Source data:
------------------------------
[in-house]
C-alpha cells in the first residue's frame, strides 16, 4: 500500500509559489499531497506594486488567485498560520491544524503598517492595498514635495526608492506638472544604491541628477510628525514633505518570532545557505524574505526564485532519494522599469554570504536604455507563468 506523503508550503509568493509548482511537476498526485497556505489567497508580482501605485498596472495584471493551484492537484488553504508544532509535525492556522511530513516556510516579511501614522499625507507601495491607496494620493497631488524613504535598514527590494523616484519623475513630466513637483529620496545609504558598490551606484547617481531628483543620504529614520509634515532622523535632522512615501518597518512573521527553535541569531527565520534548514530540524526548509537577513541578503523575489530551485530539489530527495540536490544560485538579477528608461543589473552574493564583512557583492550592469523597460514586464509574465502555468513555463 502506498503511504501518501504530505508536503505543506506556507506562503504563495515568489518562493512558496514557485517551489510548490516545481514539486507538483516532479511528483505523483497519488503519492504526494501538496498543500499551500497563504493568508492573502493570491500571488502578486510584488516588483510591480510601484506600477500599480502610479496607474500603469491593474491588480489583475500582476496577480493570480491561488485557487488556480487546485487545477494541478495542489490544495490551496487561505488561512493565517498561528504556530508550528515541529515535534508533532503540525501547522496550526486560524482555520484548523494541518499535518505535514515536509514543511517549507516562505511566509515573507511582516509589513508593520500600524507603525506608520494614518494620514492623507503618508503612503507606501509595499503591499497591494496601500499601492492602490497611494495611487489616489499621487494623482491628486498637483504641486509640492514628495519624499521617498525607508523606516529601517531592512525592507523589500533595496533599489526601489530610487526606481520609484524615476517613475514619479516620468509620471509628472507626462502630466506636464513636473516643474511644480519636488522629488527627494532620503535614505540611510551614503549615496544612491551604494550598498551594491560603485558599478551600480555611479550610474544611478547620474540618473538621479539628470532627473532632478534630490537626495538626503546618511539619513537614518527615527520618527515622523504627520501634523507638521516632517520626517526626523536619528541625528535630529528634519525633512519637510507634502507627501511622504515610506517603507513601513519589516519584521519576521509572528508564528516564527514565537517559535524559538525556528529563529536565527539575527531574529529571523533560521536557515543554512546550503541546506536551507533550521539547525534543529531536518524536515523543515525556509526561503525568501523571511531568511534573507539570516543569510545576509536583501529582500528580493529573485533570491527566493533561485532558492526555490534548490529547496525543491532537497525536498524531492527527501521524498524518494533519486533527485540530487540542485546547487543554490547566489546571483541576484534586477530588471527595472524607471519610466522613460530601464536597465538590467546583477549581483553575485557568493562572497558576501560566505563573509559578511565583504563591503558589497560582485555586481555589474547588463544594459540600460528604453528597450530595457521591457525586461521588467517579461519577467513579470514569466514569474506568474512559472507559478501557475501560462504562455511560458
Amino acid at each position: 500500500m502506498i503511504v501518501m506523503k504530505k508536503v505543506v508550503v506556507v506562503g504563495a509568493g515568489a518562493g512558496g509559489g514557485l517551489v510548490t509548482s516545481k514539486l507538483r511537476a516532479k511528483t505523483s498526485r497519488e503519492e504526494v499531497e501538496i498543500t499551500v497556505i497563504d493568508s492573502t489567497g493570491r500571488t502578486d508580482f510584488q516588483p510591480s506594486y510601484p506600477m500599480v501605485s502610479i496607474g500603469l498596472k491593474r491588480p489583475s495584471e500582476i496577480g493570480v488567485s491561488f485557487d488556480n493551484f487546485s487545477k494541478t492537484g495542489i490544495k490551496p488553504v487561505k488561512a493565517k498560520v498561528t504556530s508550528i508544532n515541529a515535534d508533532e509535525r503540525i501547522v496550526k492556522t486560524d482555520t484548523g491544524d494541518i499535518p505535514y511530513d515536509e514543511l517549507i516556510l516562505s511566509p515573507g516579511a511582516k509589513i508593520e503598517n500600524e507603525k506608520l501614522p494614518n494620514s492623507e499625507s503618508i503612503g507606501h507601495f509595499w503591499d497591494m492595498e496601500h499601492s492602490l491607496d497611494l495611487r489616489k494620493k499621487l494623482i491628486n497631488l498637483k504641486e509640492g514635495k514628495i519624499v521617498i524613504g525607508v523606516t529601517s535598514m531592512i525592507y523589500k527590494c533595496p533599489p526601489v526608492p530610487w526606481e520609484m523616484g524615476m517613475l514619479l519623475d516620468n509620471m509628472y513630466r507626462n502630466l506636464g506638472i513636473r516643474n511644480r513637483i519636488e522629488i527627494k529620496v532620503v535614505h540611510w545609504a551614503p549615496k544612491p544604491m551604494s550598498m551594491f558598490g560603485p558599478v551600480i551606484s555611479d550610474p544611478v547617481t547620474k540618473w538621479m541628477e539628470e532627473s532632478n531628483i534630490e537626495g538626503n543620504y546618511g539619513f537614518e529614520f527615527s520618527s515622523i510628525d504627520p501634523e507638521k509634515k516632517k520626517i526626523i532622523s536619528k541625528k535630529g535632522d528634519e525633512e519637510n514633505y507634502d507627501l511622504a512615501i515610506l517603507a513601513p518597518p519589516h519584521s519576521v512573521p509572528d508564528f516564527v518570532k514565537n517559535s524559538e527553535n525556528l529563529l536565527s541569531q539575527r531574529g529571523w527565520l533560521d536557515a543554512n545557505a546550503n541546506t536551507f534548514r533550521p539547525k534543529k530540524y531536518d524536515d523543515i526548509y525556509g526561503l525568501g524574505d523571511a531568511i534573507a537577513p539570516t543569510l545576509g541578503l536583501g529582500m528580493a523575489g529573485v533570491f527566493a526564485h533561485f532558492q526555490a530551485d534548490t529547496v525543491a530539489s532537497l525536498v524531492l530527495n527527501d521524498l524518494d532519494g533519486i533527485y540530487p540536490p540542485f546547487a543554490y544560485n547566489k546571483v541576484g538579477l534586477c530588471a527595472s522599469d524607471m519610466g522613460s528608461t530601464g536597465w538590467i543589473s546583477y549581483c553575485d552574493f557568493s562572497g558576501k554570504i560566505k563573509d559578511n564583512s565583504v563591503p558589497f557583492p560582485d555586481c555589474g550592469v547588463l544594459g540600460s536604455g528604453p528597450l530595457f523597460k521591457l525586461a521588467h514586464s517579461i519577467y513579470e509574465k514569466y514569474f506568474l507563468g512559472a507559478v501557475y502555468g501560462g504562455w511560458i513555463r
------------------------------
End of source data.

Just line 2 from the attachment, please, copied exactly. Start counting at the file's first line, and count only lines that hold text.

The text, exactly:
C-alpha cells in the first residue's frame, strides 16, 4: 500500500509559489499531497506594486488567485498560520491544524503598517492595498514635495526608492506638472544604491541628477510628525514633505518570532545557505524574505526564485532519494522599469554570504536604455507563468 506523503508550503509568493509548482511537476498526485497556505489567497508580482501605485498596472495584471493551484492537484488553504508544532509535525492556522511530513516556510516579511501614522499625507507601495491607496494620493497631488524613504535598514527590494523616484519623475513630466513637483529620496545609504558598490551606484547617481531628483543620504529614520509634515532622523535632522512615501518597518512573521527553535541569531527565520534548514530540524526548509537577513541578503523575489530551485530539489530527495540536490544560485538579477528608461543589473552574493564583512557583492550592469523597460514586464509574465502555468513555463 502506498503511504501518501504530505508536503505543506506556507506562503504563495515568489518562493512558496514557485517551489510548490516545481514539486507538483516532479511528483505523483497519488503519492504526494501538496498543500499551500497563504493568508492573502493570491500571488502578486510584488516588483510591480510601484506600477500599480502610479496607474500603469491593474491588480489583475500582476496577480493570480491561488485557487488556480487546485487545477494541478495542489490544495490551496487561505488561512493565517498561528504556530508550528515541529515535534508533532503540525501547522496550526486560524482555520484548523494541518499535518505535514515536509514543511517549507516562505511566509515573507511582516509589513508593520500600524507603525506608520494614518494620514492623507503618508503612503507606501509595499503591499497591494496601500499601492492602490497611494495611487489616489499621487494623482491628486498637483504641486509640492514628495519624499521617498525607508523606516529601517531592512525592507523589500533595496533599489526601489530610487526606481520609484524615476517613475514619479516620468509620471509628472507626462502630466506636464513636473516643474511644480519636488522629488527627494532620503535614505540611510551614503549615496544612491551604494550598498551594491560603485558599478551600480555611479550610474544611478547620474540618473538621479539628470532627473532632478534630490537626495538626503546618511539619513537614518527615527520618527515622523504627520501634523507638521516632517520626517526626523536619528541625528535630529528634519525633512519637510507634502507627501511622504515610506517603507513601513519589516519584521519576521509572528508564528516564527514565537517559535524559538525556528529563529536565527539575527531574529529571523533560521536557515543554512546550503541546506536551507533550521539547525534543529531536518524536515523543515525556509526561503525568501523571511531568511534573507539570516543569510545576509536583501529582500528580493529573485533570491527566493533561485532558492526555490534548490529547496525543491532537497525536498524531492527527501521524498524518494533519486533527485540530487540542485546547487543554490547566489546571483541576484534586477530588471527595472524607471519610466522613460530601464536597465538590467546583477549581483553575485557568493562572497558576501560566505563573509559578511565583504563591503558589497560582485555586481555589474547588463544594459540600460528604453528597450530595457521591457525586461521588467517579461519577467513579470514569466514569474506568474512559472507559478501557475501560462504562455511560458